Amazon is reinvesting the cash from its massive revenue-generating machine into getting even bigger. World domination doesn’t come cheap. Indeed the fact that Amazon is even suggesting that its third-quarter operating income (from July to September) could fall into negative territory by up to $US400 million ($502 million) is even scarier. Amazon’s founder, Jeff Bezos, could easily have turned the second-quarter result into a far bigger profit. He chose not to. Operating income decreased 51 per cent to $US628 million in the second quarter, compared with operating income of $US1.3 billion in the second quarter of 2016.
Interestingly, Amazon’s web services business accounted for a larger profit than the whole company and, of even greater significance, Amazon’s international retail operations are losing money. Harvey Norman’s Gerry Harvey might think that’s good for Australian retail but this is probably wishful thinking. Those who have bought into Amazon should not be expecting it to sing from the same operational and strategic song sheet as most established companies. The fact that Amazon is happy to sustain short and even medium-term losses in this division to plough money into it says a lot about Bezos’ longer-term aspirations. Australians still don’t know exactly when Amazon will arrive here and how much of the market it will steal from existing retail operators and streaming services like Stan or Foxtel. Bezos never promised that earnings would be anything less than volatile. But the latest results from Amazon (which incidentally doesn’t mention Australia in its commentary) suggest that the US giant is undertaking a leg-up in its investment binge.
Bezos is spending billions to grab revenue and market share. Sure it’s a result that hasn’t pleased plenty of investors hoping earnings would really start to move up steeply. The shares fell 3 per cent after the second-quarter result and expectations for the third quarter were released. But realistically those who have bought into Amazon should not be expecting it to sing from the same operational and strategic song sheet as most established companies, which, with smaller or limited growth prospects, hand most of their profits back to shareholders rather than reinvest them in the business. They operate on shorter-term horizons, maximising short to medium-term prospects, and always keep a very close eye on shareholder expectations to enhance dividends.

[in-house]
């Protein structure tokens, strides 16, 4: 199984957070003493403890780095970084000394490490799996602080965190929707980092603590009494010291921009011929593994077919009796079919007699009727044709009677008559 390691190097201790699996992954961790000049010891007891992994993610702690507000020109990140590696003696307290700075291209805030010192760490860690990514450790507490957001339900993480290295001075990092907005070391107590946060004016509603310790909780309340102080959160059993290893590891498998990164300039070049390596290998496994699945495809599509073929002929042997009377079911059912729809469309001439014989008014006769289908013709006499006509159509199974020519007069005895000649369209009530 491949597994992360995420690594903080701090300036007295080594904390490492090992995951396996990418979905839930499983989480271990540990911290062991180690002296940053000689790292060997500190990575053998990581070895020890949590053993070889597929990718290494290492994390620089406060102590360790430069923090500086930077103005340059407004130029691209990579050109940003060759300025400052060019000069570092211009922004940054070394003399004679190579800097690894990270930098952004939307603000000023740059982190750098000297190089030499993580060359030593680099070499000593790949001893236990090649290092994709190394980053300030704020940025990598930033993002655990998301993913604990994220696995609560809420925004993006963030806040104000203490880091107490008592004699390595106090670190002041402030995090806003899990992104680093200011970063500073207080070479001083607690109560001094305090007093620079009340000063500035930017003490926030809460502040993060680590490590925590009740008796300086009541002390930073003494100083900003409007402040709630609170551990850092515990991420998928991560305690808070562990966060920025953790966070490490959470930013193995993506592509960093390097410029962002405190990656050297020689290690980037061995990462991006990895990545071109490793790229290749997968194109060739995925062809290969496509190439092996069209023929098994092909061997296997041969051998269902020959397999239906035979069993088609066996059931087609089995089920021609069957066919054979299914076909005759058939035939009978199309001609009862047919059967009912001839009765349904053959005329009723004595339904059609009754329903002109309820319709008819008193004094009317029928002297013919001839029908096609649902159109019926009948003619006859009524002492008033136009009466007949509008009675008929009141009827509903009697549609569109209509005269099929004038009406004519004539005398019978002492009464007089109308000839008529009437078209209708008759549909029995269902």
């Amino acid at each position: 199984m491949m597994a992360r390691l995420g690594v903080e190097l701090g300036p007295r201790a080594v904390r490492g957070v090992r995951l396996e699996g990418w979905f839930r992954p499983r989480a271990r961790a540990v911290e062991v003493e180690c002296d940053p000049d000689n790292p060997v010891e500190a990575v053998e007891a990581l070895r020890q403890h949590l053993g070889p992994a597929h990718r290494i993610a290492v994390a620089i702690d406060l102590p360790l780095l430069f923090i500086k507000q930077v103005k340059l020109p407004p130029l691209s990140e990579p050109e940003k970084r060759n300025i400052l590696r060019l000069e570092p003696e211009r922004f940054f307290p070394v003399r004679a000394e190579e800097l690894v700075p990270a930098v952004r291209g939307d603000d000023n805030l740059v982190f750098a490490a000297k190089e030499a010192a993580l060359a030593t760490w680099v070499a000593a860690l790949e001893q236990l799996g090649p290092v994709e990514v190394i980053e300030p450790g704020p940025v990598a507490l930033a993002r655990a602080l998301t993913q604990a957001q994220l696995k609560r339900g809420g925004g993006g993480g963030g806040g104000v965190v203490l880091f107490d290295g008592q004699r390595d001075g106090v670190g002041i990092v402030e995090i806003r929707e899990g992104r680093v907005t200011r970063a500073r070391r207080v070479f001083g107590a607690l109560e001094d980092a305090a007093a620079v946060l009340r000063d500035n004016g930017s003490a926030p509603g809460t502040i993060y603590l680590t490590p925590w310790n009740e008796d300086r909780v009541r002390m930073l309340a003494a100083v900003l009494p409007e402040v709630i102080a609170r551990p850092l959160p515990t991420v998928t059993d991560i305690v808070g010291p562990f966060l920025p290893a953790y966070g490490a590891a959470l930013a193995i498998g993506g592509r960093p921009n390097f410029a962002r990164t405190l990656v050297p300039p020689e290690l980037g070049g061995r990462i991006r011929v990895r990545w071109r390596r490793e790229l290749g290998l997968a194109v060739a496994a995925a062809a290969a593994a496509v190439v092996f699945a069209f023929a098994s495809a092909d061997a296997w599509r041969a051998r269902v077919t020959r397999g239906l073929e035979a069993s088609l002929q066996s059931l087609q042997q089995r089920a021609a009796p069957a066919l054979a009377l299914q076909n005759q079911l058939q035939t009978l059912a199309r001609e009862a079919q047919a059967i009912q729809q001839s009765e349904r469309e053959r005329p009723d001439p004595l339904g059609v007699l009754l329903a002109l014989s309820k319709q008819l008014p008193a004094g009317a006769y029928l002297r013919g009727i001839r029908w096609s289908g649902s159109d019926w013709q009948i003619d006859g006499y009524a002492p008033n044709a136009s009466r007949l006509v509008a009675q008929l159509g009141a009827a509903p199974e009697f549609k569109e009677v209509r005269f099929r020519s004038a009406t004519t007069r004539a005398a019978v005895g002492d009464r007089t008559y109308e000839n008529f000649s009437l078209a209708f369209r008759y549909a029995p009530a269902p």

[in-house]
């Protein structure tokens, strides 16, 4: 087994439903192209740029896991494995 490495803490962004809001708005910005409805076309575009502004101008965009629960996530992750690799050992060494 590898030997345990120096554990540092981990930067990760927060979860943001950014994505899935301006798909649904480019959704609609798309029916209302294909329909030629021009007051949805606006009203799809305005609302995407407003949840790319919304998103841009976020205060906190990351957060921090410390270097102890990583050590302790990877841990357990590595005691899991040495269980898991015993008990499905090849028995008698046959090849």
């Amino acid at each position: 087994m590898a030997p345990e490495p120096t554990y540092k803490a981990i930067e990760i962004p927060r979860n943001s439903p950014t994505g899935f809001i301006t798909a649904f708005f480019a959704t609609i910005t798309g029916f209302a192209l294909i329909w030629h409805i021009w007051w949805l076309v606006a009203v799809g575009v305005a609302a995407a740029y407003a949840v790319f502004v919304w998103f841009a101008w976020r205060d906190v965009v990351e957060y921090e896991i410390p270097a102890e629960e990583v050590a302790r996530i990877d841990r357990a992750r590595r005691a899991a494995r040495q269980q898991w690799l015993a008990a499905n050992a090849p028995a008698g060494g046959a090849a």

Take Telstra, a company that likes to be tagged a technology stock. In a recent interview, its recently installed chairman, John Mullen, mused: “It’s fascinating that the potential competitors of the future, not the traditional Optus or Vodafone but more likely the Amazons of the world, don’t pay a dividend. “They reinvest their ever-growing cash flow into cheaper and better products to gain market share. “I think there’s going to be a growing divide between some of the older, established companies and the newer companies, not just because of technology but also because of the new investor models.” He went on the say that “if Telstra didn’t pay dividends for 10 years, we would have a $50 billion war chest to take on the new competitors”. He then woke from that lapse into dreamworld. Those who invest in Amazon need to put traditional investment fundamentals like earnings per share and price-earnings multiples to the side and put their trust in the Bezos dream. And those who have done so over the past decade have made a very handsome return on their investment. Ten years ago, investors could pick up Amazon shares at $US69. Today, they are trading north of $US1000. And here is just a taste of what Amazon has done with its cash over the past quarter, according to Bezos.
“In the last few months, we launched Echo Show (our newest Echo device with a video screen), introduced calling and messaging via Alexa on all Echo devices, debuted Inside Edgeon Prime Video (the first of 18 Indian Original Series), introduced Amazon Channels in both the UK and Germany, launched four new Fire tablets, expanded Amazon Fresh to Germany, launched Prime Now in Singapore, launched our 25th airplane (drone) with Prime Air, hired more than 30,000 new employees, opened three new Amazon Books stores, launched more than 400 significant AWS features and services, migrated more than 7000 databases using AWS Database Migration Service, and held our third annual Prime Day – signing up more Prime members than ever before. It’s energising to invent on behalf of customers, and we continue to see many high-quality opportunities to invest.” But even if you don’t subscribe to the Bezos world plan, investors do appreciate the havoc that Amazon has caused for traditional competitors, be it in retail or video. Bezos never promised that earnings would be anything less than volatile. The latest result suggests he is immune to the expectations of the market and is happy to run his own race.
By Elizabeth Knight
Article Source – www.smh.com.au